Orkney Islands Council
Working together for a better Orkney

Budget setting underway as Councillors prepare for funding shortfall

Budget setting underway as Councillors prepare for funding shortfall
07 July 2017

Orkney’s newly elected Councillors have started the budget planning process in preparation for considerable financial challenges in the year ahead.

Following the Local Government elections in May, Elected Members have identified as a key priority the need to address a substantial shortfall in funding predicted over the next five years.

Despite recent uncertainties caused by the results of the UK General Election, current financial projections are for a funding gap of around £12 million to develop between 2017 and 2022.

This is likely to be created by a reduction in financial support from the Scottish Government and an ever increasing demand for a range of Council services.

Earlier this year the Council adopted a Medium Term Resource Strategy covering this period.

During their induction following the recent elections, Councillors have been provided with a detailed briefing on the financial outlook the Council faces and, with support from OIC’s senior management team, are now involved in the budget setting process for 2018 to 2019 and the years ahead.

Council Leader James Stockan said: “Given the scale of the challenges we face, the process has started earlier than it has in previous years.

“The last five years have been a time of unprecedented change for local authorities in Scotland. With a year-on-year decline in Government funding, OIC has already made budget savings of almost £11 million over that five-year-period. This included reducing our senior management team by half.

“Looking ahead, at a time of continuing financial uncertainty, we face considerable challenges in bridging the funding gap we expect over the next five years. Our intention where possible will be to find ways to minimise the impact on our community, our staff and the organisation itself.

“The process we are following will provide a firm foundation as we prepare for the years ahead.”

A range of potential options to bridge the funding gap will be carefully considered over the coming months, with final decisions taken at a budget setting meeting of the Full Council in February 2018.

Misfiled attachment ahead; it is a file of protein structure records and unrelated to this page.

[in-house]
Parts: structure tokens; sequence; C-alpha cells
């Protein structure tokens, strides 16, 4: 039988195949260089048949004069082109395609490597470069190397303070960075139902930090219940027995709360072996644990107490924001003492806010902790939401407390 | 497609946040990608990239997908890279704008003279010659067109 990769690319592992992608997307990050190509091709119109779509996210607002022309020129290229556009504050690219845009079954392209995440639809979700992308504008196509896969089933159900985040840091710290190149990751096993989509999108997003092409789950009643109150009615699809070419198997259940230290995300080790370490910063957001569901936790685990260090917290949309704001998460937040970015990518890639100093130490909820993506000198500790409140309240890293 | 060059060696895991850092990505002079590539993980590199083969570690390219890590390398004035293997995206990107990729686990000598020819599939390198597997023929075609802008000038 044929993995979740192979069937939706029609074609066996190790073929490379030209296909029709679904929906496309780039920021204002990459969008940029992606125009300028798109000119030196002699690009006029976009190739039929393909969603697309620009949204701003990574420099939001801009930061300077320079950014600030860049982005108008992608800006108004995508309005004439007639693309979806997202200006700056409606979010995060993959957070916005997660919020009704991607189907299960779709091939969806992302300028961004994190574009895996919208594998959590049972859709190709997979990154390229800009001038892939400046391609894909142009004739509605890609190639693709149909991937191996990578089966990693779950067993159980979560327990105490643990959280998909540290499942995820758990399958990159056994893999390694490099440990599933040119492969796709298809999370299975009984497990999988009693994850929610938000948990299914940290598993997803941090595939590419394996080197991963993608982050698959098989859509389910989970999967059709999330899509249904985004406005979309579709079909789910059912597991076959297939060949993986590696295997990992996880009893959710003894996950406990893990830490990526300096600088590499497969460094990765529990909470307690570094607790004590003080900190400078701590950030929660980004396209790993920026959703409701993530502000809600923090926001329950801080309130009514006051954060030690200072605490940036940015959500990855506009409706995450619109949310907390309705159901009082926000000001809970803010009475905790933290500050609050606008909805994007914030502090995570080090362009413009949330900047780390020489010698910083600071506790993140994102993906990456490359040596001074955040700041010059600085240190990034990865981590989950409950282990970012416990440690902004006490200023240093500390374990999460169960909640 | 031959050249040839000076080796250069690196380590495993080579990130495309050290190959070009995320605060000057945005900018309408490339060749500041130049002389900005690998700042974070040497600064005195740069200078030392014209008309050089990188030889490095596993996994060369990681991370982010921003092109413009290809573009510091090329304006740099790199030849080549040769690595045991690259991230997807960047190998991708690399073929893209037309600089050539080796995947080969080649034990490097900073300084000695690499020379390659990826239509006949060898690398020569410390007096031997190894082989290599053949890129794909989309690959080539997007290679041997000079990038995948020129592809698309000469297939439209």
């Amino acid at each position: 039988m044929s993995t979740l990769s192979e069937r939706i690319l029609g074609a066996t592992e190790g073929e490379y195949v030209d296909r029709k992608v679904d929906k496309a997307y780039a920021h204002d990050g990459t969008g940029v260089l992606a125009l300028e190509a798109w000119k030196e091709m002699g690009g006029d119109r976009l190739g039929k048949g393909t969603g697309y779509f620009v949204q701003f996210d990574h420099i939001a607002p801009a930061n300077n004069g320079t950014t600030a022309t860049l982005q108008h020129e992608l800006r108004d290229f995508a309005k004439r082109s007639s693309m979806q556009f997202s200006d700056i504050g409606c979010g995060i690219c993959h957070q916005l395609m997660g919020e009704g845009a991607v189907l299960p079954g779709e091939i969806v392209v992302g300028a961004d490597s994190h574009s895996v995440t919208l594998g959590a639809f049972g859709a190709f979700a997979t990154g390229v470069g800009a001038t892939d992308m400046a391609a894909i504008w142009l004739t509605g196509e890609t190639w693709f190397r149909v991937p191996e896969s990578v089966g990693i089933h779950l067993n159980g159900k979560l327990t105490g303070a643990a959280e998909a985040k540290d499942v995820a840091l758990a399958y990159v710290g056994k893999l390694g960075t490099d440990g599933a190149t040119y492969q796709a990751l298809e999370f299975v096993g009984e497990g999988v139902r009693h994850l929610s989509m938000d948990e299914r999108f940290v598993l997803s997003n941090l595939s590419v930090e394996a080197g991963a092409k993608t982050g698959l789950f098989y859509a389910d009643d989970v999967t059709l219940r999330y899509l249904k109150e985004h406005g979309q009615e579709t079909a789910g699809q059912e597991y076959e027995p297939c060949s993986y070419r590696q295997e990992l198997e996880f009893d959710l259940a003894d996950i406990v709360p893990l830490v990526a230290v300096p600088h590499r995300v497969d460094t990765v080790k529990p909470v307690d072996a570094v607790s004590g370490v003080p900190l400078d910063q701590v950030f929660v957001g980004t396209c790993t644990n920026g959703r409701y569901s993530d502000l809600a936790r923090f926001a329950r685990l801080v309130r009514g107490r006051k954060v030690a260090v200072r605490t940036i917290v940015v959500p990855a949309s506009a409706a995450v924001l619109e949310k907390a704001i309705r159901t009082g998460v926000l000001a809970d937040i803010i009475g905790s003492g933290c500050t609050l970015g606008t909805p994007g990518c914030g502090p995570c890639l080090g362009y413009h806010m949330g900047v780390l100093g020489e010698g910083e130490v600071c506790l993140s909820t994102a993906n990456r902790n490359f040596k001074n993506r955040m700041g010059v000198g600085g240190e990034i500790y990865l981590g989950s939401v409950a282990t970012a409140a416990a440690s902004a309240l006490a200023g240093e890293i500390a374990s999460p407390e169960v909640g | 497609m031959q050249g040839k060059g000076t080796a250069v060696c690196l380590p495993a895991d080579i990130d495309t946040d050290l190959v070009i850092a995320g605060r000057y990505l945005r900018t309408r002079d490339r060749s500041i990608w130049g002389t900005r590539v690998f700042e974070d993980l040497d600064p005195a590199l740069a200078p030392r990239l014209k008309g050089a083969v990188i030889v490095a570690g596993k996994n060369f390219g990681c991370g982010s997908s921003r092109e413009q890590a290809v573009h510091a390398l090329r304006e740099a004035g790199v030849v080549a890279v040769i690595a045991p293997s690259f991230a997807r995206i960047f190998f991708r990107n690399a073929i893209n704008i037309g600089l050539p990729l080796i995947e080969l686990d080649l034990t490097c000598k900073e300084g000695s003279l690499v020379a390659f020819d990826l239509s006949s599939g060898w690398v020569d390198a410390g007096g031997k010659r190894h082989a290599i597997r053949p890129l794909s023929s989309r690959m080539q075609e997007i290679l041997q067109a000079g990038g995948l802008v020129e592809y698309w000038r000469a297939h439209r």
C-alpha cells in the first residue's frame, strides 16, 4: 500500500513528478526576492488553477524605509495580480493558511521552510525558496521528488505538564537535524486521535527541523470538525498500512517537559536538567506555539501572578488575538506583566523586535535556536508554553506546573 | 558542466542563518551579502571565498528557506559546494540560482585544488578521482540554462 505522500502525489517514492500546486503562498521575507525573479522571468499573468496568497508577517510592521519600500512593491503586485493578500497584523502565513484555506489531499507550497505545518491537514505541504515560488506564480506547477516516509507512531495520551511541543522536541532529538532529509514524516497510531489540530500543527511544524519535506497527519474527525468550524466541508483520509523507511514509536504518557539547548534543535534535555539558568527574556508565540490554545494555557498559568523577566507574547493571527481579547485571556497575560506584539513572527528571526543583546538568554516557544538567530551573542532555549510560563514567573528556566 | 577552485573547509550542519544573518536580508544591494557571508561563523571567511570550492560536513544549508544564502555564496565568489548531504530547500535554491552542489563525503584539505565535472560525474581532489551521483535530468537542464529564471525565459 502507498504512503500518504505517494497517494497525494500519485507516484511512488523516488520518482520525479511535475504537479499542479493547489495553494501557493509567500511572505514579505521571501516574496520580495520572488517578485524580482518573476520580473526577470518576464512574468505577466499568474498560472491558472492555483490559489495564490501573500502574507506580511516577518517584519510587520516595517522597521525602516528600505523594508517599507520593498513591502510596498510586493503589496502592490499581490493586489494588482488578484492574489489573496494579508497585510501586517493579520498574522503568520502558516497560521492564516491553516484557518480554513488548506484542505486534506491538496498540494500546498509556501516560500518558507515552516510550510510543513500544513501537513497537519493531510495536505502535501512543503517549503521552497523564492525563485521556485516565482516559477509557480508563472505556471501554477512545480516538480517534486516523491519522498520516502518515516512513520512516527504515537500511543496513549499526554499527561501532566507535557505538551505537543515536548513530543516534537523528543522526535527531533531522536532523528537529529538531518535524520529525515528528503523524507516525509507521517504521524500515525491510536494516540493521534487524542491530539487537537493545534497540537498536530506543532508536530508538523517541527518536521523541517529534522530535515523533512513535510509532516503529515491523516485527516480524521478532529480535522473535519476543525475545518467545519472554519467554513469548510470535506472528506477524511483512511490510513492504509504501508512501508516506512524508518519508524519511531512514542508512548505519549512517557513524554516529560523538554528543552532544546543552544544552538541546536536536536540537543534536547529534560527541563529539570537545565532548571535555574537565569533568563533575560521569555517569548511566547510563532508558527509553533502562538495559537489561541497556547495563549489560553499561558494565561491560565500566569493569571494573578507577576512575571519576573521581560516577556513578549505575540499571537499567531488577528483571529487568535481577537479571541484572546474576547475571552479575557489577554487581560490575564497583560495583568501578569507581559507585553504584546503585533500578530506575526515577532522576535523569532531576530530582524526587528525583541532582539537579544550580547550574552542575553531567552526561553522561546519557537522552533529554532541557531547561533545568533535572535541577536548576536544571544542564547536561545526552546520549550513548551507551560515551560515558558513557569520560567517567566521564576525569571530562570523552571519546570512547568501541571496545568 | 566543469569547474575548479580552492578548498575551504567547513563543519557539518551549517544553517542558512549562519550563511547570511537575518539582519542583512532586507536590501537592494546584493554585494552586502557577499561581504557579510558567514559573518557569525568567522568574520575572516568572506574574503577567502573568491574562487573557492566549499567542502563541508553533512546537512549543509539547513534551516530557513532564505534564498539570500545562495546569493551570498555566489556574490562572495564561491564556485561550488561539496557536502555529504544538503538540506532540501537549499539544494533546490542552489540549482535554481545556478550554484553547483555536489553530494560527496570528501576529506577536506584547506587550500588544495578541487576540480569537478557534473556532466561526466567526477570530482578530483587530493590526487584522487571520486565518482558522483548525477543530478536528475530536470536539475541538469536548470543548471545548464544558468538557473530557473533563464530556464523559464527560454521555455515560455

Other actions that the Council is taking include:

  • Continuing to press for increased external funding – including fair funding for Orkney’s inter-island ferry service.
  • Looking at ways to generate additional income, through investment in projects that deliver a financial return for the Council, including the large-scale wind farm project discussed recently by the Policy and Resources Committee.
  • Empowering communities to deliver local services.
  • Finding ways to spend less and operate more efficiently, through Change Programme reviews. These are looking at the management of Council buildings, the procurement of goods, outsourcing of services, increased working with partner agencies, increased fees and charges, modernising IT, and the way education is best delivered in Orkney.
  • Looking at the potential for an increased but sustainable use of the Council’s reserves to cushion the impact of budget savings on jobs and services.

A Budget Simulator exercise last October gave people an insight into the complexities of setting a balanced budget for the Council – and an opportunity to provide feedback on their priorities for Council services.

People used the online tool to show how they would increase expenditure - by putting up fees and charges, for example - and/or reduce spending on services in order to bridge the funding gap the Council faces over the years ahead.

Some 375 people completed the exercise and a summary of the results is available from the 'Related Downloads' section of this page.

Councillor Stockan said: “We were pleased that so many people took the time to experience for themselves the many challenges we face in balancing our books, with less money to spend and an ever growing demand for many of the services we provide.

”The feedback included a willingness among the public for increased fees and charges, an increase to the Council Tax, and a larger-than-usual draw on OIC’s reserves, to help protect education, social care and other key services.

“This was reflected in the budget set for the 2017/18 financial year and the information provided through the Budget Simulator will continue to be valuable to us as we plan for the future.”

He added: “The people who took part wanted any future savings to have least impact on education, social care and other statutory services. While there was a willingness to give less protection to non-statutory services, it is important to consider the many benefits these services deliver for our community.

“Economic development, for instance, is a driver of growth – in most cases, every penny we invest helps generate significant additional funding for the local economy from other public and private sector organisations.

“Ferry services were another area where a willingness to reduce the cost to the Council was indicated. But the feedback shows that people proposing this felt that the Scottish Government – and not the Council – should be fully funding our internal ferries. That is a view we entirely agree with – and the Council will continue to lobby hard for fair funding from the Government.”

The Medium Term Resource Strategy can be read in full from the 'Related Downloads' section of this page.